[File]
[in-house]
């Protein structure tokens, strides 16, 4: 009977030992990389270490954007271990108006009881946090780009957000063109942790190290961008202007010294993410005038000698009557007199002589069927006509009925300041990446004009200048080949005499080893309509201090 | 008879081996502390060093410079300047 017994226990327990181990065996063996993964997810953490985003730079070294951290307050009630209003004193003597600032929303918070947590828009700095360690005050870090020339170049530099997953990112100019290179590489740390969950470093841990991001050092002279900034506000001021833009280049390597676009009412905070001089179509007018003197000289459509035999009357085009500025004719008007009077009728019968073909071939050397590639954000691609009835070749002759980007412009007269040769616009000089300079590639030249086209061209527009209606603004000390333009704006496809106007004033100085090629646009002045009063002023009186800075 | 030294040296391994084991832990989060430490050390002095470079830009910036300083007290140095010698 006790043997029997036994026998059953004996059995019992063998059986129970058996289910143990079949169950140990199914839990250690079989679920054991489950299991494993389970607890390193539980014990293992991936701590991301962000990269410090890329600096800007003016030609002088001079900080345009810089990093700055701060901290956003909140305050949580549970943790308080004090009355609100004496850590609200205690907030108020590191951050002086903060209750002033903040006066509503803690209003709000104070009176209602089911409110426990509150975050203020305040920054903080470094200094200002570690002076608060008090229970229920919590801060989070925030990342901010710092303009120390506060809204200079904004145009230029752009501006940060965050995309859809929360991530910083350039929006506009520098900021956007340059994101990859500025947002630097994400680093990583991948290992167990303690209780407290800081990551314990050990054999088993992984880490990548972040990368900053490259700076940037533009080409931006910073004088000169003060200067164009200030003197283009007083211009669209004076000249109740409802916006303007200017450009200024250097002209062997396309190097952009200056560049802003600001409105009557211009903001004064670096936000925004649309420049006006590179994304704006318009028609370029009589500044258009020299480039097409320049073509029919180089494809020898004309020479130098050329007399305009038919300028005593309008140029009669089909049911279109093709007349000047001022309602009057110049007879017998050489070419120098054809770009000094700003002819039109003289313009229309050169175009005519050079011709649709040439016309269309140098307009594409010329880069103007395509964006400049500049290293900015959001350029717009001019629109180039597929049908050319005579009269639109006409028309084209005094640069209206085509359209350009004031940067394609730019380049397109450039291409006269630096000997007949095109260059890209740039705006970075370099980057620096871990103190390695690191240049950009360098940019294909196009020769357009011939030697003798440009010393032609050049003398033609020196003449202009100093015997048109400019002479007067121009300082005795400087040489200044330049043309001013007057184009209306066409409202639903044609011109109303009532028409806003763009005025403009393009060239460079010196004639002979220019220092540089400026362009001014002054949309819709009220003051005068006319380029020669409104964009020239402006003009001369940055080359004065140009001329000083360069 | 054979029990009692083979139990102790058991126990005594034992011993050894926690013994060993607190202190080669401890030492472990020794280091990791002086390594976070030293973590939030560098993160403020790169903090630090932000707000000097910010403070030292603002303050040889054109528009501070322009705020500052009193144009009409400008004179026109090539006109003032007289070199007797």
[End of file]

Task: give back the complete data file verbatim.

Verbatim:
[in-house]
């Protein structure tokens, strides 16, 4: 009977030992990389270490954007271990108006009881946090780009957000063109942790190290961008202007010294993410005038000698009557007199002589069927006509009925300041990446004009200048080949005499080893309509201090 | 008879081996502390060093410079300047 017994226990327990181990065996063996993964997810953490985003730079070294951290307050009630209003004193003597600032929303918070947590828009700095360690005050870090020339170049530099997953990112100019290179590489740390969950470093841990991001050092002279900034506000001021833009280049390597676009009412905070001089179509007018003197000289459509035999009357085009500025004719008007009077009728019968073909071939050397590639954000691609009835070749002759980007412009007269040769616009000089300079590639030249086209061209527009209606603004000390333009704006496809106007004033100085090629646009002045009063002023009186800075 | 030294040296391994084991832990989060430490050390002095470079830009910036300083007290140095010698 006790043997029997036994026998059953004996059995019992063998059986129970058996289910143990079949169950140990199914839990250690079989679920054991489950299991494993389970607890390193539980014990293992991936701590991301962000990269410090890329600096800007003016030609002088001079900080345009810089990093700055701060901290956003909140305050949580549970943790308080004090009355609100004496850590609200205690907030108020590191951050002086903060209750002033903040006066509503803690209003709000104070009176209602089911409110426990509150975050203020305040920054903080470094200094200002570690002076608060008090229970229920919590801060989070925030990342901010710092303009120390506060809204200079904004145009230029752009501006940060965050995309859809929360991530910083350039929006506009520098900021956007340059994101990859500025947002630097994400680093990583991948290992167990303690209780407290800081990551314990050990054999088993992984880490990548972040990368900053490259700076940037533009080409931006910073004088000169003060200067164009200030003197283009007083211009669209004076000249109740409802916006303007200017450009200024250097002209062997396309190097952009200056560049802003600001409105009557211009903001004064670096936000925004649309420049006006590179994304704006318009028609370029009589500044258009020299480039097409320049073509029919180089494809020898004309020479130098050329007399305009038919300028005593309008140029009669089909049911279109093709007349000047001022309602009057110049007879017998050489070419120098054809770009000094700003002819039109003289313009229309050169175009005519050079011709649709040439016309269309140098307009594409010329880069103007395509964006400049500049290293900015959001350029717009001019629109180039597929049908050319005579009269639109006409028309084209005094640069209206085509359209350009004031940067394609730019380049397109450039291409006269630096000997007949095109260059890209740039705006970075370099980057620096871990103190390695690191240049950009360098940019294909196009020769357009011939030697003798440009010393032609050049003398033609020196003449202009100093015997048109400019002479007067121009300082005795400087040489200044330049043309001013007057184009209306066409409202639903044609011109109303009532028409806003763009005025403009393009060239460079010196004639002979220019220092540089400026362009001014002054949309819709009220003051005068006319380029020669409104964009020239402006003009001369940055080359004065140009001329000083360069 | 054979029990009692083979139990102790058991126990005594034992011993050894926690013994060993607190202190080669401890030492472990020794280091990791002086390594976070030293973590939030560098993160403020790169903090630090932000707000000097910010403070030292603002303050040889054109528009501070322009705020500052009193144009009409400008004179026109090539006109003032007289070199007797």